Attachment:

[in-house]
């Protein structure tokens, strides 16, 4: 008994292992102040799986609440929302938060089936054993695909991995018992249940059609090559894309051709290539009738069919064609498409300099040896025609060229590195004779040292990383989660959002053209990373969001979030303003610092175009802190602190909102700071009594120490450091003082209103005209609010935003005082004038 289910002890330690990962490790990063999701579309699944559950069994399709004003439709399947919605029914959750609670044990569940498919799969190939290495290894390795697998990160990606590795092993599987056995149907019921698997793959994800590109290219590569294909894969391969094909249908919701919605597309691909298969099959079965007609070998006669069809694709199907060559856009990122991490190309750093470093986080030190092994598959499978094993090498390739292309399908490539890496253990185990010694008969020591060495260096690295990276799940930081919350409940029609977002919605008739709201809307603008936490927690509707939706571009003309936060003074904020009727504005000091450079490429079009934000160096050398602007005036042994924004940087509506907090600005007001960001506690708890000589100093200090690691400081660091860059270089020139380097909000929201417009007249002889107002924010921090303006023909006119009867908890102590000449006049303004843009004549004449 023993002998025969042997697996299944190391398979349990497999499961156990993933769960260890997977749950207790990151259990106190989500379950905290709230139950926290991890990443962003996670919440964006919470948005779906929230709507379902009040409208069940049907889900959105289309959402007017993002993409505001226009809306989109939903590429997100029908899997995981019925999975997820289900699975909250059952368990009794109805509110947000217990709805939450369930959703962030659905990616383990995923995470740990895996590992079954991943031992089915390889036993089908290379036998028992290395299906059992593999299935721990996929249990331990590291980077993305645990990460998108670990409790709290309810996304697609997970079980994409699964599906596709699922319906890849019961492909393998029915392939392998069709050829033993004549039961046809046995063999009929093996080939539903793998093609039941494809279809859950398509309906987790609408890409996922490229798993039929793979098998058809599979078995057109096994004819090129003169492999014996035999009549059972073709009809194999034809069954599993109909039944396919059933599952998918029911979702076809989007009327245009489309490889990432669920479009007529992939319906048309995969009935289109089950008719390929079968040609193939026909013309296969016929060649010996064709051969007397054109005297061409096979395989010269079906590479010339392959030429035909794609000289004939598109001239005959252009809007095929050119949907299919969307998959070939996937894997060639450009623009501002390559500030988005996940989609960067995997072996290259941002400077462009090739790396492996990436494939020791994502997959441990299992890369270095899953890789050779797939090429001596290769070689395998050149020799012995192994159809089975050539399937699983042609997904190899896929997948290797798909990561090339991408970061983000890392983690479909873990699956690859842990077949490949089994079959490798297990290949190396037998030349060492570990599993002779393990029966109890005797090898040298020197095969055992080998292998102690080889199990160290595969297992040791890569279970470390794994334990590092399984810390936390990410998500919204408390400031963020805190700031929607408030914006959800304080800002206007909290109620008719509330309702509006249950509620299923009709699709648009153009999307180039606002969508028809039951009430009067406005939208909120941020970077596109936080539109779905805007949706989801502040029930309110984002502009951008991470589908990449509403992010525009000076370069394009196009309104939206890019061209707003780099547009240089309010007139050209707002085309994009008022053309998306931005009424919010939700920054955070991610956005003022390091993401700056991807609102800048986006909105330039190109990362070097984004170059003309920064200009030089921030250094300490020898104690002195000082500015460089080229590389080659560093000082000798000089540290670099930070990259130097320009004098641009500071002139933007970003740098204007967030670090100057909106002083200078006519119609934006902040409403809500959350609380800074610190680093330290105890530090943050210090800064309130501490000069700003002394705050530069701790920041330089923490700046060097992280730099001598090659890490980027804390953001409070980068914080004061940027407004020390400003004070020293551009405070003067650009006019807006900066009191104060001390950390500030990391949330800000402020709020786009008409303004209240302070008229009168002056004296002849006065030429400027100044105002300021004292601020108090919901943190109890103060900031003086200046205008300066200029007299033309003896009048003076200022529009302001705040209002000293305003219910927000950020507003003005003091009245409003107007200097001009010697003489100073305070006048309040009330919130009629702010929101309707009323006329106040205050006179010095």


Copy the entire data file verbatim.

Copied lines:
[in-house]
């Protein structure tokens, strides 16, 4: 008994292992102040799986609440929302938060089936054993695909991995018992249940059609090559894309051709290539009738069919064609498409300099040896025609060229590195004779040292990383989660959002053209990373969001979030303003610092175009802190602190909102700071009594120490450091003082209103005209609010935003005082004038 289910002890330690990962490790990063999701579309699944559950069994399709004003439709399947919605029914959750609670044990569940498919799969190939290495290894390795697998990160990606590795092993599987056995149907019921698997793959994800590109290219590569294909894969391969094909249908919701919605597309691909298969099959079965007609070998006669069809694709199907060559856009990122991490190309750093470093986080030190092994598959499978094993090498390739292309399908490539890496253990185990010694008969020591060495260096690295990276799940930081919350409940029609977002919605008739709201809307603008936490927690509707939706571009003309936060003074904020009727504005000091450079490429079009934000160096050398602007005036042994924004940087509506907090600005007001960001506690708890000589100093200090690691400081660091860059270089020139380097909000929201417009007249002889107002924010921090303006023909006119009867908890102590000449006049303004843009004549004449 023993002998025969042997697996299944190391398979349990497999499961156990993933769960260890997977749950207790990151259990106190989500379950905290709230139950926290991890990443962003996670919440964006919470948005779906929230709507379902009040409208069940049907889900959105289309959402007017993002993409505001226009809306989109939903590429997100029908899997995981019925999975997820289900699975909250059952368990009794109805509110947000217990709805939450369930959703962030659905990616383990995923995470740990895996590992079954991943031992089915390889036993089908290379036998028992290395299906059992593999299935721990996929249990331990590291980077993305645990990460998108670990409790709290309810996304697609997970079980994409699964599906596709699922319906890849019961492909393998029915392939392998069709050829033993004549039961046809046995063999009929093996080939539903793998093609039941494809279809859950398509309906987790609408890409996922490229798993039929793979098998058809599979078995057109096994004819090129003169492999014996035999009549059972073709009809194999034809069954599993109909039944396919059933599952998918029911979702076809989007009327245009489309490889990432669920479009007529992939319906048309995969009935289109089950008719390929079968040609193939026909013309296969016929060649010996064709051969007397054109005297061409096979395989010269079906590479010339392959030429035909794609000289004939598109001239005959252009809007095929050119949907299919969307998959070939996937894997060639450009623009501002390559500030988005996940989609960067995997072996290259941002400077462009090739790396492996990436494939020791994502997959441990299992890369270095899953890789050779797939090429001596290769070689395998050149020799012995192994159809089975050539399937699983042609997904190899896929997948290797798909990561090339991408970061983000890392983690479909873990699956690859842990077949490949089994079959490798297990290949190396037998030349060492570990599993002779393990029966109890005797090898040298020197095969055992080998292998102690080889199990160290595969297992040791890569279970470390794994334990590092399984810390936390990410998500919204408390400031963020805190700031929607408030914006959800304080800002206007909290109620008719509330309702509006249950509620299923009709699709648009153009999307180039606002969508028809039951009430009067406005939208909120941020970077596109936080539109779905805007949706989801502040029930309110984002502009951008991470589908990449509403992010525009000076370069394009196009309104939206890019061209707003780099547009240089309010007139050209707002085309994009008022053309998306931005009424919010939700920054955070991610956005003022390091993401700056991807609102800048986006909105330039190109990362070097984004170059003309920064200009030089921030250094300490020898104690002195000082500015460089080229590389080659560093000082000798000089540290670099930070990259130097320009004098641009500071002139933007970003740098204007967030670090100057909106002083200078006519119609934006902040409403809500959350609380800074610190680093330290105890530090943050210090800064309130501490000069700003002394705050530069701790920041330089923490700046060097992280730099001598090659890490980027804390953001409070980068914080004061940027407004020390400003004070020293551009405070003067650009006019807006900066009191104060001390950390500030990391949330800000402020709020786009008409303004209240302070008229009168002056004296002849006065030429400027100044105002300021004292601020108090919901943190109890103060900031003086200046205008300066200029007299033309003896009048003076200022529009302001705040209002000293305003219910927000950020507003003005003091009245409003107007200097001009010697003489100073305070006048309040009330919130009629702010929101309707009323006329106040205050006179010095």